Man accused of robbing 3 local banks talks to 10News

Roberto Sepulveda says he used fake bomb in heists

SAN DIEGO - In an interview with 10News from his jail cell, a man accused of robbing three local banks revealed the reason he said he committed the crimes.

Roberto Sepulveda, 24, was arrested Monday night in the front yard of his grandparents' home in Imperial Beach. Police said Sepulveda fled to the home after robbing a Navy Federal Credit Union in Egger Highlands that afternoon.

The bank robbery was Sepulveda's third, police said, and he told 10News it was just something he decided to do one day.

"So you didn't need any money and decided to rob three banks?" asked 10News reporter Dan Haggerty.

"Yeah," Sepulveda responded.

"Explain that to me," said Haggerty.

"Yeah, I just felt like doing it, just something to do," Sepulveda replied.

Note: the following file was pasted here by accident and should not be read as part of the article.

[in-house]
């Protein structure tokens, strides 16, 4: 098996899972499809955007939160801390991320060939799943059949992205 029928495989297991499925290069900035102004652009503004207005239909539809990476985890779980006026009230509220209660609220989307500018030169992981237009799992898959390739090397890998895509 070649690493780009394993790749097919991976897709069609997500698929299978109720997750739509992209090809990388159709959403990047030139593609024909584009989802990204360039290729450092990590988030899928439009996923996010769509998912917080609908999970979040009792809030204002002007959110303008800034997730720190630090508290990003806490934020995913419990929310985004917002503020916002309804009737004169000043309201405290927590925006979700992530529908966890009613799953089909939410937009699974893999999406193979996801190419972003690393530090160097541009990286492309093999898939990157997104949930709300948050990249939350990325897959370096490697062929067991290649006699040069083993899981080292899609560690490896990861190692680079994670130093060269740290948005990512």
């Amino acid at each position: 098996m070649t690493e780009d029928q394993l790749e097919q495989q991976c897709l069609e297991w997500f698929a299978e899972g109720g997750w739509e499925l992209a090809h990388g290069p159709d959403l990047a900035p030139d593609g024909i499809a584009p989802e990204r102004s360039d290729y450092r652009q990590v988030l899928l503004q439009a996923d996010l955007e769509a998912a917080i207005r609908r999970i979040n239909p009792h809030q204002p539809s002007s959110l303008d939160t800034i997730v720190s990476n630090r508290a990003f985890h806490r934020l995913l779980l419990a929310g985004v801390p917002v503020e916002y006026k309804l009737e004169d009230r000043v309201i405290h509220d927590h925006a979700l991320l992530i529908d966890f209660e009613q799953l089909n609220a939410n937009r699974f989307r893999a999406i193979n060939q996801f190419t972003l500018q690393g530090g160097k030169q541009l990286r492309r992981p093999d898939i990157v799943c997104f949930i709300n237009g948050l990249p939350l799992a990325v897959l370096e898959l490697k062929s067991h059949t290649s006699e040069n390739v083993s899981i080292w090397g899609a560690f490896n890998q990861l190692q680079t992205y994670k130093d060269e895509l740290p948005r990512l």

According to Sepulveda, he carried out the robberies with variations of a fake bomb that he constructed himself, using "a cardboard box, some duct tape, some Super Glue and some wires."

"And you said this is going to be my fake bomb?" asked Haggerty.

"Pretty much," said Sepulveda.

Sepulveda said he used his fake bomb to rob a Chase Bank in Imperial Beach and an AmericanWest Bank in Point Loma.

Sepulveda told 10News it was when he held up the Navy Federal Credit Union that he messed up. He said the FBI was watching him, and agents even called him to tell him so.

However, he said he robbed the bank anyway, even though he was a member of the bank.

"They [the FBI] followed me to the bank. They waited for me to do that. Then they followed my home … I actually have an account at that credit union. I just passed a note," said Sepulveda.

"You belong to that bank?" asked Haggerty.

"Yeah," said Sepulveda.

"Weren't you afraid they'd recognize you?" Haggerty asked.

"Not really, no," Sepulveda said.

"Had you been in there before?" asked Haggerty.

Sepulveda responded, "Not for a long time."

Sepulveda said he stole about $4,000 at each of the first two banks.

However, he said police arrested him before he could count the money from the Navy Federal Credit Union heist.
 

Print this article Back to Top

Comments